By Benjamin Altshuler
With preparations for Passover underway at this time of year, my thoughts turn to the elements that underpin community. During our AVODAH house meetings these last few weeks, one topic has been of primary focus. This subject is found at the centerpiece of Passover Seders, as well as other Jewish holidays, and the festivals of every faith and community. I am referring to food, of course.
In any group of people, culture is conveyed through food traditions: flavors, dining practices, ingredients, and diet. The items on our tables often serve far greater a service than to provide nourishment; they connect us with memory as individuals, as families, and as communities. One needs only hold up a piece of matzo to simultaneously purview their own dry munching, family Seders of years gone by, and the collective memory of Exodus. There are many such visible icons of Judaic culture: the candlesticks and Kiddush cup, the braided Havdalah candle, the spinning dreidl, the decorated sukkah, or the triangle hamentaschen. Our tradition, like many others, is rife with these symbolic table dwellers that one need only see to be transported through memory.
Human perception casts a powerful influence. Before I started AVODAH, I studied cognitive science and learned of the psychological mechanisms that underlie human perception. The colors, shapes, and visual patterns of food all correlate with specific neural mechanisms for contentment and appetite. But one need not study the brain to know that attractive food makes for a more enticing dining experience. When we are preparing dinner at the AVODAH bayit, even on a limited budget, we try to prepare colorful meals to maximize our enjoyment.
In my work with the blind and visually impaired residents of Friedman Place, a supportive living community in Chicago for adults with vision loss, I am met with an impasse in my concept of food, culture, and aesthetics. For the Friedman community, the presentation of a meal is less of a concern than a meal’s intrinsic qualities. More specifically, the appearance is important for a different reason – when I set a plate of healthy snacks in front of a blind resident, I describe the arrangement of contents so they may better eat independently. While eating, my residents reveal their mature discerning palates; they are able to notice component ingredients with impressive precision. Even in the absence of visual cues, the residents of Friedman build community around food through collective mealtimes and formation of dining committees. Visual impairments do not stop my clients from cooking or having long discussions about the finer points of Chicago pizza establishments. The appearance of food is of little concern, but cuisine still offers a focal point for our community.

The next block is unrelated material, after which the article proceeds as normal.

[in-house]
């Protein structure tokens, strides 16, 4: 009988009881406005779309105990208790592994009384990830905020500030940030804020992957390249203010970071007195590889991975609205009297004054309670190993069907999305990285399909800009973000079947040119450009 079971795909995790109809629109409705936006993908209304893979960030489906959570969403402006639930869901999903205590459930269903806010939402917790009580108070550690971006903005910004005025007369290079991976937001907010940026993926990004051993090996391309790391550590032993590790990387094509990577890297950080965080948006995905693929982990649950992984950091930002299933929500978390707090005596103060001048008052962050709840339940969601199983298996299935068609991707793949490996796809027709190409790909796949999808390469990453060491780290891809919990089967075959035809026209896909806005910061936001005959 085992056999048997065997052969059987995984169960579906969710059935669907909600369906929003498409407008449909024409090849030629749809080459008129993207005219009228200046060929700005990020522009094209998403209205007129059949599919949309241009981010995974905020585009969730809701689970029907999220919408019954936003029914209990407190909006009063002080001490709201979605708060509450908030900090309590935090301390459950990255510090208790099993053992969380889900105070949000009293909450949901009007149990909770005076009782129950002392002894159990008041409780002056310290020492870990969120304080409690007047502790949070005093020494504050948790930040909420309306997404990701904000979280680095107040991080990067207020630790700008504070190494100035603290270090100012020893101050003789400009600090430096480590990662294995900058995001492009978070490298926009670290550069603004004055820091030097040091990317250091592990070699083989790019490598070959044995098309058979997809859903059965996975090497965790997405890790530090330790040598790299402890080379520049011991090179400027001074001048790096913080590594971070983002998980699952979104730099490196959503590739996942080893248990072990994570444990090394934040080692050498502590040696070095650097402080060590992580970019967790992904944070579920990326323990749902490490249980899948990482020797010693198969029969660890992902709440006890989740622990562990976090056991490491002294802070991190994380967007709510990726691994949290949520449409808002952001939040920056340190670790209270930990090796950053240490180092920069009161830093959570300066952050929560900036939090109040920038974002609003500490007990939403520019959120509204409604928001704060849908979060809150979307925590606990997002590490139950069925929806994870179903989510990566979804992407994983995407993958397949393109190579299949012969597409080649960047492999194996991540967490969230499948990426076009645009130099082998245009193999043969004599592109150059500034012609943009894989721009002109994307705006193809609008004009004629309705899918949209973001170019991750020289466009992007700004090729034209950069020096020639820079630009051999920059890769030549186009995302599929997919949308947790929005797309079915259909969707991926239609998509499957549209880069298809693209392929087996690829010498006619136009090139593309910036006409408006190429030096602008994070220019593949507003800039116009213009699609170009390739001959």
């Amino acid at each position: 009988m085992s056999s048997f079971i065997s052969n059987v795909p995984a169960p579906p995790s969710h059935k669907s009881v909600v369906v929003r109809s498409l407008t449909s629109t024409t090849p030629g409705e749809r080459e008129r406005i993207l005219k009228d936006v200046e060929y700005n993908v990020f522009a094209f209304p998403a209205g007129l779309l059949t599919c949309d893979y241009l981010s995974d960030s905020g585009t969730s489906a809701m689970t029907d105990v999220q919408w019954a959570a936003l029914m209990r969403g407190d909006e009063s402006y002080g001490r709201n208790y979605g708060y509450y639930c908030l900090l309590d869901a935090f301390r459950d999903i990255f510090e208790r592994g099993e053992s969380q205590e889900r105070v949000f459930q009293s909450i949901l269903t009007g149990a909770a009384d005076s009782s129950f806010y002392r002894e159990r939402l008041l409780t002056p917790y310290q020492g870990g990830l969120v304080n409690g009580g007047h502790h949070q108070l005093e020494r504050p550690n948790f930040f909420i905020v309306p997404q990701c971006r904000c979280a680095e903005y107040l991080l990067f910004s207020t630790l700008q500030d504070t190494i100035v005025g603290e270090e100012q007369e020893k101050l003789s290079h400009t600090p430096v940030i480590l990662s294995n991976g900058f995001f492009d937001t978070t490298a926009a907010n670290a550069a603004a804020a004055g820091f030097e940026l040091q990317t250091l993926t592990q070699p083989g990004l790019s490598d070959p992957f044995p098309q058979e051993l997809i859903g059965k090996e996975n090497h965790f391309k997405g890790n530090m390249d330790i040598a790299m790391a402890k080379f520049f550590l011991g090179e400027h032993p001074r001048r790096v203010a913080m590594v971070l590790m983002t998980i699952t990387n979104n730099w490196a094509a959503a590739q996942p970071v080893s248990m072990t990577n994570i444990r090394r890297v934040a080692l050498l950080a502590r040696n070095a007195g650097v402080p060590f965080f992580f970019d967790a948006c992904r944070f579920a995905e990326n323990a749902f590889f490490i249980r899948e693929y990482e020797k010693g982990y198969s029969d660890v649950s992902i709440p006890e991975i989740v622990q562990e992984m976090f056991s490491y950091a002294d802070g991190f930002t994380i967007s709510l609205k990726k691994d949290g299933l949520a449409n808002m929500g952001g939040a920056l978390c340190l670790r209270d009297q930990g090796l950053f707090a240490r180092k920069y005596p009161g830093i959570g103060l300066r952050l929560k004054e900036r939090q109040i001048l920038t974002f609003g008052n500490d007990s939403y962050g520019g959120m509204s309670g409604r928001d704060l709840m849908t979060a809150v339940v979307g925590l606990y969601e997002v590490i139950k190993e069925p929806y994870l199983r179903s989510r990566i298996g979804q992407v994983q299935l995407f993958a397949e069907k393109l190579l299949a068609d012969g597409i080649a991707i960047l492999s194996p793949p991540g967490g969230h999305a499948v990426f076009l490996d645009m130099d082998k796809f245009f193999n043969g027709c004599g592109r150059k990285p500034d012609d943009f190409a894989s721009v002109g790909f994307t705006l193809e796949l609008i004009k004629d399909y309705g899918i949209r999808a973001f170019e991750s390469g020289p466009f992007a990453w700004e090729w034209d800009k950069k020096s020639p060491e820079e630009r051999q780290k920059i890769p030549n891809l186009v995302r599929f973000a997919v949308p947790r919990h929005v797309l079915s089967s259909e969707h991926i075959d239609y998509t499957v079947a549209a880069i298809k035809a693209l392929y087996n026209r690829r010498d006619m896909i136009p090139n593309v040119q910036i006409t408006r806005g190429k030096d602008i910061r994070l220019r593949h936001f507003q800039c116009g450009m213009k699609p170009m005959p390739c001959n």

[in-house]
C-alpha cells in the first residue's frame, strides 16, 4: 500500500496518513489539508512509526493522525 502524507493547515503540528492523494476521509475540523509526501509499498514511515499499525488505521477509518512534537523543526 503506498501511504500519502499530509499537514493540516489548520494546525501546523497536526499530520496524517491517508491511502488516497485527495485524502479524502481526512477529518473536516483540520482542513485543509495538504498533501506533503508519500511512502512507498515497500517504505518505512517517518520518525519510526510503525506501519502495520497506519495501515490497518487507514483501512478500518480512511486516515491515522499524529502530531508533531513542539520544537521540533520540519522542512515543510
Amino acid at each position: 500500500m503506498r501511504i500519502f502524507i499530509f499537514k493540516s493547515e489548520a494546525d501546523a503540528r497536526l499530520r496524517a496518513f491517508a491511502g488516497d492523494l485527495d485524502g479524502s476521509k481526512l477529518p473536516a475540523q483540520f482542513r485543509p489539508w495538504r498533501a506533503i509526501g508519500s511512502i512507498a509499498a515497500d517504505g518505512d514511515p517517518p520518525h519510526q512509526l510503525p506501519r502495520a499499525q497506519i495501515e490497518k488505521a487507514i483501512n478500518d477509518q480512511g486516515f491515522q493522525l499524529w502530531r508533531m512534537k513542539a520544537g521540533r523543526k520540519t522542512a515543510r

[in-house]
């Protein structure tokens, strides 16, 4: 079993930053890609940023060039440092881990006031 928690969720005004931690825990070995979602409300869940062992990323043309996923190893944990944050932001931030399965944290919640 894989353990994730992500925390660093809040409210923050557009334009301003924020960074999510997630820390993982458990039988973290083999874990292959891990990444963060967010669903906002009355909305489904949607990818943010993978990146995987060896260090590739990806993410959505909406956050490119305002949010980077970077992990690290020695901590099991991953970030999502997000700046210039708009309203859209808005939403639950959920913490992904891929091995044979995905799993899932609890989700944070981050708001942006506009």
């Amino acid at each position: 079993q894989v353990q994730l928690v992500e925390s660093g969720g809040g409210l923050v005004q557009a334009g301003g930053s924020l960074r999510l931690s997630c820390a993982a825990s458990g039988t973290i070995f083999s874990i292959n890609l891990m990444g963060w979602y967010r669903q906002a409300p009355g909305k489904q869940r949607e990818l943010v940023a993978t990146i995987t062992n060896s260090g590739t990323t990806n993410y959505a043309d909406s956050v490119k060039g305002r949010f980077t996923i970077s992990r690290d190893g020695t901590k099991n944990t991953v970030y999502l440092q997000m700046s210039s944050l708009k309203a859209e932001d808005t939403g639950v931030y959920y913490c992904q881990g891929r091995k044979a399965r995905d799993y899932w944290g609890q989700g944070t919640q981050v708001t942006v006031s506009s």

My interactions with my residents continually lead me to challenge my own preconceptions of privilege and ability. In this case, I believe I must rethink my hypothesis: food is a mainstay of any group that shares a collective identity as determined through any of the senses, be it taste, smell, appearance, texture, or even the company one keeps. A Seder plate is not simply a visible symbol of the Pesach story, but a beacon around which community gathers annually to redefine perspective, literal and figurative. In rethinking my theory, I recognize that the symbols of Judaism tantalize all the senses: the sizzle of latkes, the smell of Havdalah spices, the feel of a tallis wrapped around you, and the sweetness and flavors of every holiday. The Passover story highlights a broad range of these flavors (horseradish anyone?), and so I urge you to use your Seder to consider your own experience and question how this may differ from others in your community.
Benjamin Altshuler is from North Barrington, IL, attended Carleton College and is the Activity Associate at Friedman Place.
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